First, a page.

In order to secure diversity of feedstock supply, First Cobalt will supplement feed provided by Glencore with other ethically-sourced cobalt. Trent Mell, President & CEO commented,
“The change in approach towards feed purchase contracts results in greater exposure to the cobalt market and potentially a greater share of project economics. With the decision to be a market purchaser of feedstock, rather than a toll refiner, the Company has resumed discussions with lenders and intends to move aggressively to advance its strategy. I am very appreciative of Glencore’s ongoing support and look forward to working towards completing a mutually agreeable cobalt hydroxide supply agreement for our refinery.”
Bench-scale testing of cobalt hydroxide feedstock from Glencore yielded recoveries above 97%, significantly higher than the 93% assumption in the Company’s May 2020 engineering study.
Pilot plant completion and submission of refinery permit amendments remain on track and discussions about government support are well advanced. Securing feedstock under long-term cobalt hydroxide purchase contracts, rather than via a tolling arrangement, gives First Cobalt shareholders greater leverage to an improving cobalt market.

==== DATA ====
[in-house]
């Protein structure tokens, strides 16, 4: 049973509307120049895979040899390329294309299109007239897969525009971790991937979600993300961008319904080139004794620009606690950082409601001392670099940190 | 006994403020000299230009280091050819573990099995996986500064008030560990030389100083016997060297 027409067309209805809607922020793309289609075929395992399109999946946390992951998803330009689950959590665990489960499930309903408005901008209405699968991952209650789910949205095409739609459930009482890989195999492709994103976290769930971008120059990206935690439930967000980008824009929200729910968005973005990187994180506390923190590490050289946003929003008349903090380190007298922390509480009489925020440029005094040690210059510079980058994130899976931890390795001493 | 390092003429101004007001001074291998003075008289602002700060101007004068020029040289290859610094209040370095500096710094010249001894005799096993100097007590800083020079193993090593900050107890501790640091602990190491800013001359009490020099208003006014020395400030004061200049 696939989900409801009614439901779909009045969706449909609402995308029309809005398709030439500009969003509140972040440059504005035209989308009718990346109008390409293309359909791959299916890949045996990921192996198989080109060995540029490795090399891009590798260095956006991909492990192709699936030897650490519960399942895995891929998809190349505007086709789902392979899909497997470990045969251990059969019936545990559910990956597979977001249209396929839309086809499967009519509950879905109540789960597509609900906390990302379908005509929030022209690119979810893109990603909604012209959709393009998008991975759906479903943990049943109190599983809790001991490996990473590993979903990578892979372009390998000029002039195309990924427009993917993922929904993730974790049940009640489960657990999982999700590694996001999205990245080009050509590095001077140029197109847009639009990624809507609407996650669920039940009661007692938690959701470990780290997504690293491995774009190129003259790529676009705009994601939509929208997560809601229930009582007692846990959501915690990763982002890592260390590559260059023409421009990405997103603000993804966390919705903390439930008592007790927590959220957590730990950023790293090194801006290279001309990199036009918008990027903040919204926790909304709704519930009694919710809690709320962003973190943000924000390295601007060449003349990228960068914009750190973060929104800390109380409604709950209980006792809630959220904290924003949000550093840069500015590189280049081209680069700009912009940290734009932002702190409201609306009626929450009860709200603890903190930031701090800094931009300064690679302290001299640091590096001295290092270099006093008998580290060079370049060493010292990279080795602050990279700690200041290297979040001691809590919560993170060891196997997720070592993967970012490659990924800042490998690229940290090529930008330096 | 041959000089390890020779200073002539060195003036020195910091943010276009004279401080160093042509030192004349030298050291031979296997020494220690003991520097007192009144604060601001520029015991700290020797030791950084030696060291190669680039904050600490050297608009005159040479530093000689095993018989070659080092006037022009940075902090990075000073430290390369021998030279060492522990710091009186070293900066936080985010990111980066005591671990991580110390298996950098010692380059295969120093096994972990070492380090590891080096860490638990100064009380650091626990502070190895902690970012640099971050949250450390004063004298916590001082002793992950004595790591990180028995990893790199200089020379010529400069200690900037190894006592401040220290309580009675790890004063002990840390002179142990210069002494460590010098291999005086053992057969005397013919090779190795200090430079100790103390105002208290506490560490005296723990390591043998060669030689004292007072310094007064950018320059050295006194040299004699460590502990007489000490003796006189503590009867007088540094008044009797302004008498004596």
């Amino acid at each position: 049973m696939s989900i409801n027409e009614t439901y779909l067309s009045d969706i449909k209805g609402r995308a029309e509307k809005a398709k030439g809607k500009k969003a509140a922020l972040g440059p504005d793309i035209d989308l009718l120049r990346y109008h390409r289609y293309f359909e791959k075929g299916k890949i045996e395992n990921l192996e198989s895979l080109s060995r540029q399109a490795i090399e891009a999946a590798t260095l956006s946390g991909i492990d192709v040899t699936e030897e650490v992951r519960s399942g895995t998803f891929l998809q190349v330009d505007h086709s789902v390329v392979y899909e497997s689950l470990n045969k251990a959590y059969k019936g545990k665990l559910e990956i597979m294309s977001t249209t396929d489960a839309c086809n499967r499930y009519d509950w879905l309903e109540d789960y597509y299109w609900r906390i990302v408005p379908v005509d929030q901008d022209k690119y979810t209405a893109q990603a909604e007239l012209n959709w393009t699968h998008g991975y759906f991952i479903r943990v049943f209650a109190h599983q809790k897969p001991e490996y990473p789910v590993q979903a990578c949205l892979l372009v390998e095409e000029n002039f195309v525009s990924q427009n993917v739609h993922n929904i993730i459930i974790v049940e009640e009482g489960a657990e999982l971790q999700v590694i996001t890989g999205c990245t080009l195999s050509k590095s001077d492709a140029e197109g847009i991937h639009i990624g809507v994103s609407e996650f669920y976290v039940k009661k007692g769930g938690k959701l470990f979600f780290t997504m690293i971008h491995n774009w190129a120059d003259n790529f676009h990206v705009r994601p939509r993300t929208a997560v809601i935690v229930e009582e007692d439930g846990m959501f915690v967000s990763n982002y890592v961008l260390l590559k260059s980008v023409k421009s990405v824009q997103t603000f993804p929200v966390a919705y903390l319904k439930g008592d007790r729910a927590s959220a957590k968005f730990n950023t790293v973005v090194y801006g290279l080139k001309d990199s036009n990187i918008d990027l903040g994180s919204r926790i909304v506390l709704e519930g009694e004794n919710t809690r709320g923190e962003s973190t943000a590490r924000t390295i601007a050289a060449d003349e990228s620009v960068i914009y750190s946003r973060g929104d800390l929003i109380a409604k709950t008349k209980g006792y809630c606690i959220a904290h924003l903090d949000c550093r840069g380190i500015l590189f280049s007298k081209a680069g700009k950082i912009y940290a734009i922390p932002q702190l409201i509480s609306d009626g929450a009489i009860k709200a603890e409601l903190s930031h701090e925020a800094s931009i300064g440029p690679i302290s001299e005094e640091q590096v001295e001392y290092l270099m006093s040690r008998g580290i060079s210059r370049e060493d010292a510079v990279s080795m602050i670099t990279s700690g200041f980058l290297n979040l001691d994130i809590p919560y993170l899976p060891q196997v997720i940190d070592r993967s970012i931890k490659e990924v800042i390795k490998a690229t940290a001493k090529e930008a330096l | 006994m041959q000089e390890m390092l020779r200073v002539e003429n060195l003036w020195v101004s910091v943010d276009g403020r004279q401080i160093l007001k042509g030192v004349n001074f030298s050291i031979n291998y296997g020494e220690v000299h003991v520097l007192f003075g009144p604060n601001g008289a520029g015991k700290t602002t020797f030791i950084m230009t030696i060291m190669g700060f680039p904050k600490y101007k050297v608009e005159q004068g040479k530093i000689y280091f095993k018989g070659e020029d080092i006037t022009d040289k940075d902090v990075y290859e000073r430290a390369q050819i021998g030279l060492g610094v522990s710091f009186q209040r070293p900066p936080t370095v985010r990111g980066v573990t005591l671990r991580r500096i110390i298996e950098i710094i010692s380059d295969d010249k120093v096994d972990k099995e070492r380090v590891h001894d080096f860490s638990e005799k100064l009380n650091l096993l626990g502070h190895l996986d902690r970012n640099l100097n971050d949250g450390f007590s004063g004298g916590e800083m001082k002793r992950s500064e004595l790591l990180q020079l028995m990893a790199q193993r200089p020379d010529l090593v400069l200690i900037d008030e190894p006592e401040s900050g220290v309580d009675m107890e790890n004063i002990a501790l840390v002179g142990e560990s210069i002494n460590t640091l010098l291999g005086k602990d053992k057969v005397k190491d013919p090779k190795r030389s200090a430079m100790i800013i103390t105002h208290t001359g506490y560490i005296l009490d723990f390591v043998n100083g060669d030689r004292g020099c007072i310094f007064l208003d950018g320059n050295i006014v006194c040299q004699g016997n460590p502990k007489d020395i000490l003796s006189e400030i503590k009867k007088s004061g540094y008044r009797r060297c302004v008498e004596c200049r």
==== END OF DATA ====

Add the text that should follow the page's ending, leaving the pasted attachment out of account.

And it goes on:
Reading between the lines of this important press release
A source of comfort for some, and concern for others, has been Glencore’s major backing of First Cobalt’s refinery. Last year Glencore provided a huge vote of confidence in the asset. At the same time, some investors wondered if Glencore would have too much power over the refinery’s operations & economics.
Initially it was thought that Glencore would lend most of the investment capital needed to refurbish the refinery, provide most (or all) of the feedstock AND control most (or all) of the finished cobalt output.
However, in this week’s press release we learn that Glencore is stepping back a bit, allowing First Cobalt to take on more risk, but also more potential return. Glencore will not hold the lion’s share of the debt, instead debt will be spread among 2-4 institutional investors.